Occupational Health and Safety-a crucial component of decent work

The annual World Day for Safety and Health at Work on 28 April promotes the prevention of work-related accidents and diseases across the globe. NIR and Swedish Workplace Programme (SWP) emphasises the importance of occupational health and safety as a crucial component of decent work and highlights this opportunity to increase awareness of the importance of creating a safe and healthy work culture.

When you go to work, you assume that you will come home again in the same condition as when you left. Unfortunately, this is not always the case – some employees come home with injuries that affect their and their families’ lives while other employees are not feeling mentally well after a day at work.

Based on ILO estimates, 2.3 million employees die every year from work-related injuries and diseases. An additional 160 million employees suffer from non-fatal work-related diseases and 313 million from non-fatal injuries per year. The economic costs to companies and economies is significant. The ILO estimates that more than four per cent of the world’s annual GDP is lost because of work-related injuries and diseases.

Preventing work-related injuries and diseases is everyone’s responsibility but structures and pre-conditions needs to be in place to ensure that everyone can take on this responsibility. Authorities are responsible for providing institutional structures and laws ensuring occupational health and safety. This includes a national policy and an inspection system to enforce compliance with occupational health and safety laws. Employers are responsible for having OHS workplace policies and ensuring the implementation of these to safeguard their employees’ environment. Employees are responsible for working safely and protecting themselves, not endangering others, knowing their rights, and participating in the implementation of preventive measures.

The pandemic increased the speed in the OHS-work
Occupational health and safety is a crucial component of decent work and a healthy work culture.
Safety and health at work are highlighted on this world day day but is important every day for employees and employers.

When the COVID-19 pandemic hit the world, representing an unprecedent threat to business, companies saw the importance of quickly adopting new routines to keep their employees safe, not only against the virus but by improving the current safety aspect of the workplace. A[AC1]  structure for dialogue within the workplace where employers, employees and trade union representatives could discuss occupational health and safety measures proved to be a success factor.  Companies already having such a structure in place had the advantage of communicating more effectively to quickly find solutions to address the effects COVID-19 and to continue working safely.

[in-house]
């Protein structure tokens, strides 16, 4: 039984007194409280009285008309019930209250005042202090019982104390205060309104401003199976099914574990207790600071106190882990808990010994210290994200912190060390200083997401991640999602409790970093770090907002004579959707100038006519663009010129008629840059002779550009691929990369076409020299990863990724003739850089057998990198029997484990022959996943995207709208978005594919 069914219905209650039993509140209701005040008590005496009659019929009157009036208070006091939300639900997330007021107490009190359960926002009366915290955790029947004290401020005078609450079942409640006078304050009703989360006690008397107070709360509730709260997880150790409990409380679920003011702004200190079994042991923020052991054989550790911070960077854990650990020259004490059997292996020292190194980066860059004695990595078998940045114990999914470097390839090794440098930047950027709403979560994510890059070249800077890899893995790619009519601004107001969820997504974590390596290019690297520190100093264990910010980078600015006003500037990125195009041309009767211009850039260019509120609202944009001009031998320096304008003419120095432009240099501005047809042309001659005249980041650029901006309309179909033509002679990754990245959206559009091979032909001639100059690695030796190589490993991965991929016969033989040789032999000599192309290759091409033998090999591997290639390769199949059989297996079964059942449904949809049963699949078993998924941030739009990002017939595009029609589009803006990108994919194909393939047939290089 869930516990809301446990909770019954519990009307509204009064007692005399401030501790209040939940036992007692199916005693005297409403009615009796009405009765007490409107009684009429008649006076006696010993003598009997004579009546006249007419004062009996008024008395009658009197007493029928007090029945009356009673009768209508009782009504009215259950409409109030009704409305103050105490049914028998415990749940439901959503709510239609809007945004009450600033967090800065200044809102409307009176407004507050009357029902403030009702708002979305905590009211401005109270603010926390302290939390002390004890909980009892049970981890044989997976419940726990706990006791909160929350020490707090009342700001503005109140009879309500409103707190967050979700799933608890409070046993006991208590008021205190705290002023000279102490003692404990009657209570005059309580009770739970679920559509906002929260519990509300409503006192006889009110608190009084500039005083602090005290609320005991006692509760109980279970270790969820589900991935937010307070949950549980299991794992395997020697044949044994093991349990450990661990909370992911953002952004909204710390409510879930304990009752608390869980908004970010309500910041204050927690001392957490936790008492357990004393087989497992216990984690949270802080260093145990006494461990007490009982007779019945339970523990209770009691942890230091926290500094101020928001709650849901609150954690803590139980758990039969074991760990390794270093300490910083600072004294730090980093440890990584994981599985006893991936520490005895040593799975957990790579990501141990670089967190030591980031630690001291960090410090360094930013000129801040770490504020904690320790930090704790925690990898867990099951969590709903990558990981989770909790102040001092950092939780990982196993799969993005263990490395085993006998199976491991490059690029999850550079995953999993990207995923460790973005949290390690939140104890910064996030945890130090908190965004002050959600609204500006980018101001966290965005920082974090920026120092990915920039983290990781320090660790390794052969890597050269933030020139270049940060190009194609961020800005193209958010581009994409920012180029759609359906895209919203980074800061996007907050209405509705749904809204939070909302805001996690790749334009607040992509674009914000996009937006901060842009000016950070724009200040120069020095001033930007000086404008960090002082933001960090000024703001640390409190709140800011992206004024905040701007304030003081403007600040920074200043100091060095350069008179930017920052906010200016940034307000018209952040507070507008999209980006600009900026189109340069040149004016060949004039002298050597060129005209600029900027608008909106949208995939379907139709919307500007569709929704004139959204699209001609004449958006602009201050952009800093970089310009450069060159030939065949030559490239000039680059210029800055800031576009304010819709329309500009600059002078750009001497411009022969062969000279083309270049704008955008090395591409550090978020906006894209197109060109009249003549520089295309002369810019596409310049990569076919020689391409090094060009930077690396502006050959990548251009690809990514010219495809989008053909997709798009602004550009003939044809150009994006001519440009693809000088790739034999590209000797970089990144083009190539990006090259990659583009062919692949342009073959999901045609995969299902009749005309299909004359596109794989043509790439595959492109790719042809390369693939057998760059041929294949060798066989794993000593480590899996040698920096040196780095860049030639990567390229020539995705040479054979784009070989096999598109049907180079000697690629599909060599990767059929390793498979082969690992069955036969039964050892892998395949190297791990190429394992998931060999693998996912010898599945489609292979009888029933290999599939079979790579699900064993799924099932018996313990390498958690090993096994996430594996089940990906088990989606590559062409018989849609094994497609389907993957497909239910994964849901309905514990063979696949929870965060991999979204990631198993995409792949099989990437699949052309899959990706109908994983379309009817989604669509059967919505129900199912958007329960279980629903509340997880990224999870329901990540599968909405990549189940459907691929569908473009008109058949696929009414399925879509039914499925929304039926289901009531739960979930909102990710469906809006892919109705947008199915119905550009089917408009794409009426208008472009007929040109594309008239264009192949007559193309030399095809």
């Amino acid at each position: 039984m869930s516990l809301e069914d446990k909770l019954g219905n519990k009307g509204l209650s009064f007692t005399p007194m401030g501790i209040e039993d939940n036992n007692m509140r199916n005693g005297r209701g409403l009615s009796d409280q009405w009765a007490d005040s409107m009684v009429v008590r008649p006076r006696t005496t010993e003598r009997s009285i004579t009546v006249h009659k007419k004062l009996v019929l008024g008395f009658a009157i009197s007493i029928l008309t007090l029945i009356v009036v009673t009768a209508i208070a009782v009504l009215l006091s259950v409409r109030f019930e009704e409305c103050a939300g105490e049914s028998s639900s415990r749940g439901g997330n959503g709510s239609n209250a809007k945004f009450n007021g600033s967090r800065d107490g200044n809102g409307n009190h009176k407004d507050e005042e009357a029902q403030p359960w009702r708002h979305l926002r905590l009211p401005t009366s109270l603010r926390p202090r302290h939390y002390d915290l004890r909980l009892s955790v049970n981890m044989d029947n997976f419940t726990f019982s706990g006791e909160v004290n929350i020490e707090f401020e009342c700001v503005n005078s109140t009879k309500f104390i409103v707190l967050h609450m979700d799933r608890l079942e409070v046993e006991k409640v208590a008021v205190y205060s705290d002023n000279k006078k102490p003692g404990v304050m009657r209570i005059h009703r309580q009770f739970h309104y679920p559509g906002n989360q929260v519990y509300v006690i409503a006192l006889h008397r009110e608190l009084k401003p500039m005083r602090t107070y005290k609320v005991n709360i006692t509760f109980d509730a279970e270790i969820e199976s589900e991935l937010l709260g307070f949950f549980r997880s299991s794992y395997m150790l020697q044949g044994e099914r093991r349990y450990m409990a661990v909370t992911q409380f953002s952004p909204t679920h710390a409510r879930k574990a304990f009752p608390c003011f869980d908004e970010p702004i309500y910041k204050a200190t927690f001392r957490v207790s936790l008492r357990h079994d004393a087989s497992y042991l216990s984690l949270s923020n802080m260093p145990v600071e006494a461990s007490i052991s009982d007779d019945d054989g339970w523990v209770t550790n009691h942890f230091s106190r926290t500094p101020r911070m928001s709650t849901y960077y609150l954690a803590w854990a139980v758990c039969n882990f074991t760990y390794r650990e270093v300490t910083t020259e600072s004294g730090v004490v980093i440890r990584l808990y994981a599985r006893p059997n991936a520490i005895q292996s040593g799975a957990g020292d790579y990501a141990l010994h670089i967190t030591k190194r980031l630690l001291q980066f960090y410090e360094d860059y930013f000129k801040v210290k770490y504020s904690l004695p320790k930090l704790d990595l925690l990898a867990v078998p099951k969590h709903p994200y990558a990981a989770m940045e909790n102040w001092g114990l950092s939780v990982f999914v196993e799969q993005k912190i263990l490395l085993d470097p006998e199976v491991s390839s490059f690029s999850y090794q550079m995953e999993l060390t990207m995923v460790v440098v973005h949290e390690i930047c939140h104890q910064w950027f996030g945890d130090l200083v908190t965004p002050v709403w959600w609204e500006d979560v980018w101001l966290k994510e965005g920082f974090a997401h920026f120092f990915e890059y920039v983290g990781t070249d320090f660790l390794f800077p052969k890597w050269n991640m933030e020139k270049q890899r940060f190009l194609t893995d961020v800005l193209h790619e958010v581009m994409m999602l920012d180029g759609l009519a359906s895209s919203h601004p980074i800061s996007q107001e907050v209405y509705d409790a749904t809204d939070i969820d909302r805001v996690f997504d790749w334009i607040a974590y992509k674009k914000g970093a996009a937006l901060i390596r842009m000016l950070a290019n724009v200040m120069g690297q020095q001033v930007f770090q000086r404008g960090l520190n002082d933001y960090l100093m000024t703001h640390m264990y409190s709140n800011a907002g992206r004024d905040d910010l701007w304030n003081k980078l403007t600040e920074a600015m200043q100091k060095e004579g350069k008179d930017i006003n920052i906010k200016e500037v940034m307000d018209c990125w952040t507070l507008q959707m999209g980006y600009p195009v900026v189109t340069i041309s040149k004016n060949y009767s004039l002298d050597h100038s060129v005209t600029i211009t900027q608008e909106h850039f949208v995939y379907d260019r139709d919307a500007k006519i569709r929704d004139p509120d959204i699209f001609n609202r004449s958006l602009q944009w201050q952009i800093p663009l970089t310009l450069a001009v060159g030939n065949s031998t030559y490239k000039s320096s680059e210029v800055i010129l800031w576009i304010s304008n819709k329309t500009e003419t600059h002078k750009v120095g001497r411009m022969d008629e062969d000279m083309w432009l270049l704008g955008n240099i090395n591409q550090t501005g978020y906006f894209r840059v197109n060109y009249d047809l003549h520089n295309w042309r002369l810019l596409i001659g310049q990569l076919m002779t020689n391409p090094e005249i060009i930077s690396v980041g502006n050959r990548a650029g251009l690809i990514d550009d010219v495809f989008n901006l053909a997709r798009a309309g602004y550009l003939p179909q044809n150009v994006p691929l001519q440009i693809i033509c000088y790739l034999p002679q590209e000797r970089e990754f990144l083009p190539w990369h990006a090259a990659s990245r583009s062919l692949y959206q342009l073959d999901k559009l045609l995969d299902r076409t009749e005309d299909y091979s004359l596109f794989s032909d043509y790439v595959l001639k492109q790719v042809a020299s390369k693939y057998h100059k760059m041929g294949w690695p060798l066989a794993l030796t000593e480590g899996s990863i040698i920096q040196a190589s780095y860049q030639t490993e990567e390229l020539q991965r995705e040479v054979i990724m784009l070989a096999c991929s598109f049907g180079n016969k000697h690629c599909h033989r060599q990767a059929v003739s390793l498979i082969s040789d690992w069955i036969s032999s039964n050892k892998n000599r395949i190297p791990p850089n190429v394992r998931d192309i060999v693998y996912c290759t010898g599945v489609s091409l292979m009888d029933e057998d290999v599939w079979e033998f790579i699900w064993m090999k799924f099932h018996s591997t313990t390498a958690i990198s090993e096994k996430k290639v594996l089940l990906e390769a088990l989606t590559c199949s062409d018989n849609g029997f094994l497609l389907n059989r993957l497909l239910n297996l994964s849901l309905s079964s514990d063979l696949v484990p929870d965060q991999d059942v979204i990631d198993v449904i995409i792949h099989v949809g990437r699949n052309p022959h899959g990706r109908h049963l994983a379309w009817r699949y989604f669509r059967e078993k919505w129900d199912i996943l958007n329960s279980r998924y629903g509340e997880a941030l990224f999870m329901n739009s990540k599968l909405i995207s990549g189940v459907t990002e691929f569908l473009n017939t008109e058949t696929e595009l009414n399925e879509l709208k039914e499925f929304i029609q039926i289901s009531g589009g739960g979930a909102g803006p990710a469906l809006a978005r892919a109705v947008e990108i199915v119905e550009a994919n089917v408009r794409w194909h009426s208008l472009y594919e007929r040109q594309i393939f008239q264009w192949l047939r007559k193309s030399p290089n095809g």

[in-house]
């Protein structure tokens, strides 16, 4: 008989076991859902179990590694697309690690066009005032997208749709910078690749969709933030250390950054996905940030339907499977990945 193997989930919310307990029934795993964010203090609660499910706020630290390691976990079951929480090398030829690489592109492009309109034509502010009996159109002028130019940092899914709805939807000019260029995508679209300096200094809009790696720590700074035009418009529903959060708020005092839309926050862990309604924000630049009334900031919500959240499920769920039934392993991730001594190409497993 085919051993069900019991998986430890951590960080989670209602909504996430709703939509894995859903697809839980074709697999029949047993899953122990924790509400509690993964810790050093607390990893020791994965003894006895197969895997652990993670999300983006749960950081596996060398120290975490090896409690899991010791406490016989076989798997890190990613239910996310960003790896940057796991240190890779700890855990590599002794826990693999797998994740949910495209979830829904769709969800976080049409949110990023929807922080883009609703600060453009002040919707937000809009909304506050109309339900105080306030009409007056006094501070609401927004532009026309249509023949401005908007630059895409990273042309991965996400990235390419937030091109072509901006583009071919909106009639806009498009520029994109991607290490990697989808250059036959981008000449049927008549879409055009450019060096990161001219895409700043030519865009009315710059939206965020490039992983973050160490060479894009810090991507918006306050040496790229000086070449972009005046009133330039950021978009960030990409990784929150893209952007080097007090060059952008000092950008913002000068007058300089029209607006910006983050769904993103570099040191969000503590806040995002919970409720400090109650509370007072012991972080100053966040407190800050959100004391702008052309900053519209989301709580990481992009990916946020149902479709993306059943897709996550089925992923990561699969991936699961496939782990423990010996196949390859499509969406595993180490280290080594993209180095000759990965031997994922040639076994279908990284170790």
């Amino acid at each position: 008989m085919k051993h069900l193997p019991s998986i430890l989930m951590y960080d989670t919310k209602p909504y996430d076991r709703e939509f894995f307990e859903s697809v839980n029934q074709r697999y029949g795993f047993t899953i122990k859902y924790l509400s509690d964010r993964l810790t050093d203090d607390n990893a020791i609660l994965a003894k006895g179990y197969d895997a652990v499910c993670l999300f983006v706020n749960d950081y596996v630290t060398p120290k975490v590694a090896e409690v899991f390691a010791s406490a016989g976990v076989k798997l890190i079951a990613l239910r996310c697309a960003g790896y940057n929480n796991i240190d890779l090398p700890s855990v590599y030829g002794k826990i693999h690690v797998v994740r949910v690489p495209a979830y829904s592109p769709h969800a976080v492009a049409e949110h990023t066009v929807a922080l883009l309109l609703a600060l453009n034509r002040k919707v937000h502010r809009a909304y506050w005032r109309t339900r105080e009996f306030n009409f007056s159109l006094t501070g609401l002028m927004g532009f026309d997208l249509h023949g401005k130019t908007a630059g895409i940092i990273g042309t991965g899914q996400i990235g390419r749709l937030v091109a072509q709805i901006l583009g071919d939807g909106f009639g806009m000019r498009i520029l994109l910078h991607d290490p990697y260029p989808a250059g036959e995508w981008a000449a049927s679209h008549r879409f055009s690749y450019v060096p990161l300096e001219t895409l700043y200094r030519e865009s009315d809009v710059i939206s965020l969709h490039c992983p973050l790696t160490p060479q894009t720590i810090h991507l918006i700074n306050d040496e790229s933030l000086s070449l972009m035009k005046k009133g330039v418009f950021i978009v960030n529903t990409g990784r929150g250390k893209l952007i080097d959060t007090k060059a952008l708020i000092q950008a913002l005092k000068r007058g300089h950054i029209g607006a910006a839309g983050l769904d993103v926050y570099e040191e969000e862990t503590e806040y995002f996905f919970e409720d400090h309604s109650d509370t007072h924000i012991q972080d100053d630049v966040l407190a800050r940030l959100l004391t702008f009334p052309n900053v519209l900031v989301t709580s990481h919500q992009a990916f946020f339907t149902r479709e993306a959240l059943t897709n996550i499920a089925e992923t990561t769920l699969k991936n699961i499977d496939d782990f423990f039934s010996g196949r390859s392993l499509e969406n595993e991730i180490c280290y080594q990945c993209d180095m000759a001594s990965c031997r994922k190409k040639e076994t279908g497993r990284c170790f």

Throughout the pandemic, SWP has invited companies, organisations, trade unions and sustainability experts in a knowledge sharing forum called Sustainable Business Platform, SBP. Participants have discussed short and long-term solutions to occupational health and safety challenges aiming at ensuring a safer work environment and the sustainability of their business.  

During the same period SWP have initiated workplace programmes with companies to set up structures promoting inclusive dialogue in the workplace. The first steps, facilitated by the Regional Programme Coordinator in each market, have been conducting gap analysis, workshops and agree on action plans to improve working conditions and promote a safe and healthy workplace.

Read more about the Sustainable Business Platforms and learn more about the SWP approach in the workplace programmes.

Read about the UN World Day for Safety and Health at work


The pandemic affected the workplaces
Knowledge sharing in SWP’s Sustainable Business Platform

More recent highlights


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This executive summary presents the findings from the study “Workplace Cooperation: Finding Practical Solutions in the Colombian Context,” conducted by the Fundación Ideas para la Paz (FIP). The study evaluates the added value of the Swedish Workplace Programme (SWP) dialogue and cooperation model within the Colombian labor market.